Then you play energetically (8.e5!) and get a good position by move 12 with pressure on the d file, forcing him to enter complications with Nd5.

    then you make your 1st big mistake : 16.Bxf6?, forgetting that it will open the 7th rank so his rook defends the d7 bishop when parrying the check.
    The kind of oversight that easily happens OTB even to good players.
    But even if there wasn't this tactical flaw, it's dubious on general principles to lose a time to snatch a pawn in such a tense and open position (especially with your king not castled yet). just let him lose time (and get a bad pawn structure) capturing your knight :
    you should have played simple 16.Qd5+ directly. For example : 16...e6 17.Qxd7 Qxd7 18.Rxd7 fxg5 19.00 would have given you an excellent game.

    After that mistake you still get 3 pawns vs 1 on the queenside but he is a bishop up, and since your pawns aren't advanced, his piece up gives him the advantage (but not a very big one, your pawns are dangerous)
    then apart from a mutual oversight (see game notes), he gradually loses the thread, especially when uselessly leaving his f6 pawn en prise, and you play good, sensible chess, activating your pawn majority and bringing your king to the center. (no time for the endgame now! might come back to it later, although i'm not sure i like your decision to leave him take your 3 pawns to advance your pawn, i have to take a closer look)

    [/b]
  8. 24 Feb '11 05:27
    Originally posted by moon1969
    Nice game for you. He might could have won (see #7 below). In any case, it was a nice win for you. The value of tempo and a pawn.

    Some comments:

    1. You lost a piece (for two pawns) in the late opening. Usually not a good thing. Not sure the options to avoid that. Also, not familiar with that line of Sicilian (I noticed you did 3.Nc3 instead of ...[text shortened]... rd. No chance of a draw for you.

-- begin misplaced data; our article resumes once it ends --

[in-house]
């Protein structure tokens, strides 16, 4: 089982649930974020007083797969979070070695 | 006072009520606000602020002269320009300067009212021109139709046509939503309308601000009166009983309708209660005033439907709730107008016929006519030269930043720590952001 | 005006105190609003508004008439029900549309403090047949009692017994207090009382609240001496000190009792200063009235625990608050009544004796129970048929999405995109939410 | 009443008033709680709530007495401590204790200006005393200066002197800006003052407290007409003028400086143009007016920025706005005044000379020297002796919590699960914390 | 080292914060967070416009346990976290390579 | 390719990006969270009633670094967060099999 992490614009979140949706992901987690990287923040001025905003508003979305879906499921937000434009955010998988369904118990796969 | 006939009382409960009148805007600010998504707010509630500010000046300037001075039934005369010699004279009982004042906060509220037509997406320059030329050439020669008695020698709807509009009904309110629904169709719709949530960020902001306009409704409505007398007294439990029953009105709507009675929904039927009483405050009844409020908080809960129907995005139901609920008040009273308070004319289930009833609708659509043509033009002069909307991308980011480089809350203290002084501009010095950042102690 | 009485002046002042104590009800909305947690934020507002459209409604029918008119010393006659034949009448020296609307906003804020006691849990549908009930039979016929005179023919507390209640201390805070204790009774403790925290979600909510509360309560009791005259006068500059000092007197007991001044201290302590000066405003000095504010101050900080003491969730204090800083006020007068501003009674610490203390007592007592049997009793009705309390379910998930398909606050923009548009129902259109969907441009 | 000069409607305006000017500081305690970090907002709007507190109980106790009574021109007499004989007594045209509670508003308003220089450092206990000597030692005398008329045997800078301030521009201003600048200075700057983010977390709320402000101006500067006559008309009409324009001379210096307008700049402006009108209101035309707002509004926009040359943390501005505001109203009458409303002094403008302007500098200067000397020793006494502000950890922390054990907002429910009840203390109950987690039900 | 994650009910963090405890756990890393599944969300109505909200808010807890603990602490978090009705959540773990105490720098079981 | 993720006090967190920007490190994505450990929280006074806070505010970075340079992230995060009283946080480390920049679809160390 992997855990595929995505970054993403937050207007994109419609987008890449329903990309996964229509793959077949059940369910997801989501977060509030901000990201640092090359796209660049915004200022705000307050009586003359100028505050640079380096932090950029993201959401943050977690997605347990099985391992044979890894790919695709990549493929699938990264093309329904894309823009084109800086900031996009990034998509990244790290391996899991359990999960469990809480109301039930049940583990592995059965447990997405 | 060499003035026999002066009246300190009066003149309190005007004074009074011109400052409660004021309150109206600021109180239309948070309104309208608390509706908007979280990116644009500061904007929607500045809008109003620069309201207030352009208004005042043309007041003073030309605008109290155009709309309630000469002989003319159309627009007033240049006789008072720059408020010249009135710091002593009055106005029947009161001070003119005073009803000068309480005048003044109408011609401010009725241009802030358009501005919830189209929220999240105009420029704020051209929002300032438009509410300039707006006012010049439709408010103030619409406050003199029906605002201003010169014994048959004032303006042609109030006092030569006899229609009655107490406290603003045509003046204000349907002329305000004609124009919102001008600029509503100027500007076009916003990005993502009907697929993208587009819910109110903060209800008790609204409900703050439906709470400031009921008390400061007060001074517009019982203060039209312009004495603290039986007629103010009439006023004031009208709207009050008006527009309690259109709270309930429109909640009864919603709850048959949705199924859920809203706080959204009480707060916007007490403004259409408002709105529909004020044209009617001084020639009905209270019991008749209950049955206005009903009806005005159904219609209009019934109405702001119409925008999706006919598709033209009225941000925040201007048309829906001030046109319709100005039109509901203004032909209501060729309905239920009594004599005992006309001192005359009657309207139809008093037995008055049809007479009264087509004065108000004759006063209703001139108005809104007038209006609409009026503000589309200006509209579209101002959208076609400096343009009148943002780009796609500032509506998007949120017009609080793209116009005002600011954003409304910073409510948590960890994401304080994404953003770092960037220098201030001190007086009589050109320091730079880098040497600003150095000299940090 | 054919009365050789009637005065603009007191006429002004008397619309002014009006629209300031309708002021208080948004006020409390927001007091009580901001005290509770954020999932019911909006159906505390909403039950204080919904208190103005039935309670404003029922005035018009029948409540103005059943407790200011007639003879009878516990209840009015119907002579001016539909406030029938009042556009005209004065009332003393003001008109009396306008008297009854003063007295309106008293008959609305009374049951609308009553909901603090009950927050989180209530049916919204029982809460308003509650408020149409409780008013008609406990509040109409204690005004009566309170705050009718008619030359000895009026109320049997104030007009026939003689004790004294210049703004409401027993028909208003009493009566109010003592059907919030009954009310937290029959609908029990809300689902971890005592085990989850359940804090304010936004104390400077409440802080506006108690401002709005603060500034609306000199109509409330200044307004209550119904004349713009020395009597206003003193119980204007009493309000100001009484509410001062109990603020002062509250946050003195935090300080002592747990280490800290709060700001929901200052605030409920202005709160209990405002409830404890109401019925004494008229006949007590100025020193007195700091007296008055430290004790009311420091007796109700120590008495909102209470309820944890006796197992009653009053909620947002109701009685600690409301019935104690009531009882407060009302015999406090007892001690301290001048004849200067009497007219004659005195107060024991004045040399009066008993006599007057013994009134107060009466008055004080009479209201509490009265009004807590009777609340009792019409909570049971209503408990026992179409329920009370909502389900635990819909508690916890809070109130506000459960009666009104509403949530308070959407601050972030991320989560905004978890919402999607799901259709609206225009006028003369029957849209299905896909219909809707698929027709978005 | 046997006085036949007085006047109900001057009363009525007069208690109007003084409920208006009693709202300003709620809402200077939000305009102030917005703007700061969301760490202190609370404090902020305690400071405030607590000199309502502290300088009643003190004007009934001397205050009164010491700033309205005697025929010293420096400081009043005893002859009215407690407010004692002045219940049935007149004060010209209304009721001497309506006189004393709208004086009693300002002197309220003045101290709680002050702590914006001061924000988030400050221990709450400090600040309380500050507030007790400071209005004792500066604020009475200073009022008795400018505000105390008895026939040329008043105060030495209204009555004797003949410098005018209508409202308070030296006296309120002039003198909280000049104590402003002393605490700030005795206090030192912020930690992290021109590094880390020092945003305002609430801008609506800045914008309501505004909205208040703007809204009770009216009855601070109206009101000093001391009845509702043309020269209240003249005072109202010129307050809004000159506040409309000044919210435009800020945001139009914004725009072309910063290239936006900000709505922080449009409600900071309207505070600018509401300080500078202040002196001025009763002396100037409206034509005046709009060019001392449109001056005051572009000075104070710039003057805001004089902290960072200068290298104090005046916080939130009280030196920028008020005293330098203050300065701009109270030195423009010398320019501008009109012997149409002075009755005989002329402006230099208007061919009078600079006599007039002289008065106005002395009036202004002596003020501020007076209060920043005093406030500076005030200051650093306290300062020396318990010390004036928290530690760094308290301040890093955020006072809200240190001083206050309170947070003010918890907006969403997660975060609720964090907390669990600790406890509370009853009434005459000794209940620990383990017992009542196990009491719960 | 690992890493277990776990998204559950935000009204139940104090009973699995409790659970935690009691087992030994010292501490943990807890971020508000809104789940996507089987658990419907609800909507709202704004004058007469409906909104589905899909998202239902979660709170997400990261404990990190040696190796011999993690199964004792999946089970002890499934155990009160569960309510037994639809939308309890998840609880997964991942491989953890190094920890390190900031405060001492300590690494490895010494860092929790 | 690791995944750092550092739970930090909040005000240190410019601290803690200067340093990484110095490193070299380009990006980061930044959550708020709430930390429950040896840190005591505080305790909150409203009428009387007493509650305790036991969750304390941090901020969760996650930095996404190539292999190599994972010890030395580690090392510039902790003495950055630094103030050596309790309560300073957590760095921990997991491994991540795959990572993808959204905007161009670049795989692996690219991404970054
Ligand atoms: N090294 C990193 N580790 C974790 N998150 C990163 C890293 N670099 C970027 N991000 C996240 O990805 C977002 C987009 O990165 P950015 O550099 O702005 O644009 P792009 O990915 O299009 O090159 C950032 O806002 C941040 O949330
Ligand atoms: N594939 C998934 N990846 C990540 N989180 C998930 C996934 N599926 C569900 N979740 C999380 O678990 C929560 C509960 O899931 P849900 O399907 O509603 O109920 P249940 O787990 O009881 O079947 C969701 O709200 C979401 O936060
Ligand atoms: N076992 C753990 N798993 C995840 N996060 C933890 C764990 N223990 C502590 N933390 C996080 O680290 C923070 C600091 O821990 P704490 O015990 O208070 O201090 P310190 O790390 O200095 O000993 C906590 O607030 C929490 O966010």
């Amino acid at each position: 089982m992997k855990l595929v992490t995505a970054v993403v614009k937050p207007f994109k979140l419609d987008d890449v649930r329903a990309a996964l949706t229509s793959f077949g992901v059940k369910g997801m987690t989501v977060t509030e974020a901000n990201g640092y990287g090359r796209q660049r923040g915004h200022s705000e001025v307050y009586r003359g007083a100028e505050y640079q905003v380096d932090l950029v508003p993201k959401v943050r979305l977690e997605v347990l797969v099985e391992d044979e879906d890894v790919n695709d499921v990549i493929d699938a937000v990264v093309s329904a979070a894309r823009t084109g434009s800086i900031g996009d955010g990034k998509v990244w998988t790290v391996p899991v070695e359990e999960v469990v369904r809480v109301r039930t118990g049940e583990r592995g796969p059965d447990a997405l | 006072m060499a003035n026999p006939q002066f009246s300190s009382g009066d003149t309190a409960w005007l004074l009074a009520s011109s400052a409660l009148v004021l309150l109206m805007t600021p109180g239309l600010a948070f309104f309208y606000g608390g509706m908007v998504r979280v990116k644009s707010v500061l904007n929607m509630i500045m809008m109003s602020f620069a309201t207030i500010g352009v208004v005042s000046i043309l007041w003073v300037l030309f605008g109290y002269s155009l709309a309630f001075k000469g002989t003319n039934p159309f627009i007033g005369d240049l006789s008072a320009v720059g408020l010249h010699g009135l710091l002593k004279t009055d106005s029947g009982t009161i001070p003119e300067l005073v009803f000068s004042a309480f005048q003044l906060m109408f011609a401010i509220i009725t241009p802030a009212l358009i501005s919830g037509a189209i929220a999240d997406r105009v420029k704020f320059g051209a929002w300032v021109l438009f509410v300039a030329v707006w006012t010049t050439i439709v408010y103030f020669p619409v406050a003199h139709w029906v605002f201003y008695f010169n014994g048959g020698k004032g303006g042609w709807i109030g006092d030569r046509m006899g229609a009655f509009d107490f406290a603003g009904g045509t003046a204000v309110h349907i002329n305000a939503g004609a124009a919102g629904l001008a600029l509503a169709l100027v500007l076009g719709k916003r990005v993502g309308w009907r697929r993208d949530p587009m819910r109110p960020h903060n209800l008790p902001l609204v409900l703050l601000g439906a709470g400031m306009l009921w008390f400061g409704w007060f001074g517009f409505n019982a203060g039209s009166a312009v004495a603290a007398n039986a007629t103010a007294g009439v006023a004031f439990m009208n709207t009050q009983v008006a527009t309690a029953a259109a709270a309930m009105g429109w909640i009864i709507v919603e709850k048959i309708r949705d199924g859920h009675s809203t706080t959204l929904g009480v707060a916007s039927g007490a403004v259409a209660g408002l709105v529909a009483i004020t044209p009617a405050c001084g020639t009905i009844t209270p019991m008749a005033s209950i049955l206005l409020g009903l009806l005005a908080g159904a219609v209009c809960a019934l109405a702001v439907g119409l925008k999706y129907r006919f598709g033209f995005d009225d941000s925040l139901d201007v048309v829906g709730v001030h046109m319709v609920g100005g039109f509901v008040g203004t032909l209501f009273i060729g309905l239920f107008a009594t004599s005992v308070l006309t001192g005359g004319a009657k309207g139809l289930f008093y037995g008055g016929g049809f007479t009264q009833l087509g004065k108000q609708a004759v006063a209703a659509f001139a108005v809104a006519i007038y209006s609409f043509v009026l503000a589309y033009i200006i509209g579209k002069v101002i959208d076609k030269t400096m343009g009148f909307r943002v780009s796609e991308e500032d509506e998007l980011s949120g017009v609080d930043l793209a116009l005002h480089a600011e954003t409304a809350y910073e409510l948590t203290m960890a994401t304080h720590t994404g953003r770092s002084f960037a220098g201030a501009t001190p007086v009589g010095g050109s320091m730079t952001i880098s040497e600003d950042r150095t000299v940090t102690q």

Of course, you may could have deviated in the above line.
    crossing of post! didn't read yours while i was typing mine...but we seem to agree (and i think you're right about the endgame which i didn't have time to cover!)
  9. 24 Feb '11 05:36
    Originally posted by shorbock
    crossing of post! didn't read yours while i was typing mine...but we seem to agree (and i think you're right about the endgame which i didn't have time to cover!)
    I like your comments.
  10. Standard member ChessPraxis
    Cowboy From Hell
    24 Feb '11 06:07
    Originally posted by shorbock
    first of all congratulations for a well played game, i've watched many games from players around 1300 and this one has clearly less blunders than what i expected. I'd say it's more you who played above your rating 1600 than him playing under his.

    Your opening is ok, many people would criticize you choice of 5.Qxd4 instead of the usual Nxd4 but actually p ...[text shortened]... b6 Kh5h4 45. b8=Q g3 46. Qb8f4 Kh4h5 47. Qf4xg3 1-0[/pgn]
    [/b]
    I like 5. Qxd5, and play similar lines meselfs.
  11. 24 Feb '11 06:25
    Originally posted by ChessPraxis
    I like 5. Qxd5, and play similar lines meselfs.
    I am thinking you meant Qxd4 (not Qxd5).

    Anyway, I kind of like doing Qxd4 as white against the hyper-accelerated dragon of the Sicilian.

    Seems to throw some hypers off their game. Though not really in this game below (in progress) against a 2245 rated player I am playing where I did Qxd4 against his hyper-accelerated dragon.

    Game 8067664

    A downside I think for Qxd4 in more conventional Sicilian lines is that it gives black opportunity to develop pieces and at the same time attack white's queen, and thus black gains tempo.

    Kind of the traditional reason in general not to develop a Q early (especially not early to the center of the board).
  12. Standard member ChessPraxis
    Cowboy From Hell
    01 Mar '11 04:57
    Originally posted by moon1969
    I am thinking you meant Qxd4 (not Qxd5).

    Anyway, I kind of like doing Qxd4 as white against the hyper-accelerated dragon of the Sicilian.

    Seems to throw some hypers off their game. Though not really in this game below (in progress) against a 2245 rated player I am playing where I did Qxd4 against his hyper-accelerated dragon.

    Game 8067664 ...[text shortened]... l reason in general not to develop a Q early (especially not early to the center of the board).
    I think I know what I meant....oh wait, quite right sir d4.